Felicity Tao


Senior Brand Strategist at Cincinnati Bell
Founder and Current Chair of the Greater Cincinnati Chinese Cultural Exchange Association


What brought you to Cincinnati region and why did you stay?

My husband and I came to the U. S. for graduate studies in 1999, and I became an American citizen in 2016. Growing up, I never thought of immigrating to another country. I completed my college education in China and decided to pursue graduate studies in the U. S. because American universities were known for their academic excellence and the country was perceived as a beacon for freedom and democracy. The Chinese of my generation admired the U.S. as a country exemplary of diversity, tolerance, justice, and prosperity.  It’s known to attract talents from all over the world and value each individual’s talent and ideas, and I was eager to embrace that experience. My husband and I were big believers in freedom, democracy, and equal opportunities. It was not an easy decision for us to leave our families behind, but we hoped to achieve a brighter future for ourselves and our children in the US.


Why is it important to welcome immigrants and refugees to the Cincinnati region?

Love your neighbor as yourself. That’s one of the most important commandments to me as a Christian. Once the immigrants and refugees are in our region, they are literally our neighbors. I can’t help emphasize enough how important it is to welcome our new neighbors. As an immigrant myself, I have experience living in a welcoming neighborhood. We received gifts from our neighbors and HOA in the first week of move in, we have neighbors who will offer to watch our children when needed, and we have a number of social activities to keep our neighbors connected. We simply feel at home here and will do everything to strengthen the community. We want to be better and do better for our neighborhood. We also lived in a less welcoming community, where our neighbors avoided eye contact and kids didn’t even play with each other. We felt very isolated and eventually decided to move out of that neighborhood. Welcoming immigrants and refugees to the Cincinnati region is to help the community stay united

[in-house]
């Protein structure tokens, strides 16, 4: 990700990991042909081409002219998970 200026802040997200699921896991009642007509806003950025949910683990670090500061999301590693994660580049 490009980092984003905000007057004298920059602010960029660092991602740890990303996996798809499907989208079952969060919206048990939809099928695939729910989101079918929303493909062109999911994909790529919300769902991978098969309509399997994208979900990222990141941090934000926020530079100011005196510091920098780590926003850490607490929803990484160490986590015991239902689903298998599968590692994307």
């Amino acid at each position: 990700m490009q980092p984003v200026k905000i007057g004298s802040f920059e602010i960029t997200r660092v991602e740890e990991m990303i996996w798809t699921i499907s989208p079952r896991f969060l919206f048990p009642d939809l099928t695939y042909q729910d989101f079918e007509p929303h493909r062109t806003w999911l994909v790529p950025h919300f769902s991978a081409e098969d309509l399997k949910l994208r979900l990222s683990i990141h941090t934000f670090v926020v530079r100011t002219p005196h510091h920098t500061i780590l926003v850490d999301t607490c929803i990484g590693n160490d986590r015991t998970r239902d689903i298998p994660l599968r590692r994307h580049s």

How can we create a more vibrant and welcoming region?

Everyone can do something to create a more vibrant and welcoming region. It starts with welcoming newcomers in your neighborhood doing simple things like smiling, waving, and stopping to chat. Be curious. Learn about a culture that’s different from yours. Make friends with people from different backgrounds. For those people who lead a business or a community organization, they can do more. Embrace and empower your colleagues from different backgrounds, be patient to listen to their ideas and experiences, and make efforts to invite them to your lunch table or the decision-making table. If you are a community organization leader, make sure you reach out to everyone in your community, build bridges to connect people, start cross-cultural dialogs to improve mutual understanding, and create programs to bring people together. If you are a government official, be intentional in your efforts to diversify your staff, bring visibility to minorities and improve representation of those highly under-represented groups.


The University of Cincinnati, which today has more than 3,000 international students, was the first investor in Cincinnati Compass. UC's early and significant support made it possible to build and launch this portal in 2016. The City of Cincinnati and the Cincinnati USA Regional Chamber express their sincere appreciation for UC's contribution to immigrant welcoming and integration in our region.

Founding Investors:

Founding Investors